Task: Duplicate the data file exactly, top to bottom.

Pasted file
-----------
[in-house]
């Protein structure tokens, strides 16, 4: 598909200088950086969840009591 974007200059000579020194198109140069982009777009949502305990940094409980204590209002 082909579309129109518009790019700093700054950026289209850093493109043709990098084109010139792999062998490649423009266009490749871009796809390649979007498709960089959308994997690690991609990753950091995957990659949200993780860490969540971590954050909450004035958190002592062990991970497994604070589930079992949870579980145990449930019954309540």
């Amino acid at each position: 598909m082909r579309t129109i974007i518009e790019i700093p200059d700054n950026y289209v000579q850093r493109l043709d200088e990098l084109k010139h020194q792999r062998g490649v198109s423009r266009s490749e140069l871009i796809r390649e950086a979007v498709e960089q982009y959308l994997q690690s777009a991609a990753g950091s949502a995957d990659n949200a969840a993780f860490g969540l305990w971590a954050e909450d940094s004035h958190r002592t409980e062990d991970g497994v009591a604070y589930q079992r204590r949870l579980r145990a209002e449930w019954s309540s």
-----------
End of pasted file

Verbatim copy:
[in-house]
């Protein structure tokens, strides 16, 4: 598909200088950086969840009591 974007200059000579020194198109140069982009777009949502305990940094409980204590209002 082909579309129109518009790019700093700054950026289209850093493109043709990098084109010139792999062998490649423009266009490749871009796809390649979007498709960089959308994997690690991609990753950091995957990659949200993780860490969540971590954050909450004035958190002592062990991970497994604070589930079992949870579980145990449930019954309540």
């Amino acid at each position: 598909m082909r579309t129109i974007i518009e790019i700093p200059d700054n950026y289209v000579q850093r493109l043709d200088e990098l084109k010139h020194q792999r062998g490649v198109s423009r266009s490749e140069l871009i796809r390649e950086a979007v498709e960089q982009y959308l994997q690690s777009a991609a990753g950091s949502a995957d990659n949200a969840a993780f860490g969540l305990w971590a954050e909450d940094s004035h958190r002592t409980e062990d991970g497994v009591a604070y589930q079992r204590r949870l579980r145990a209002e449930w019954s309540s």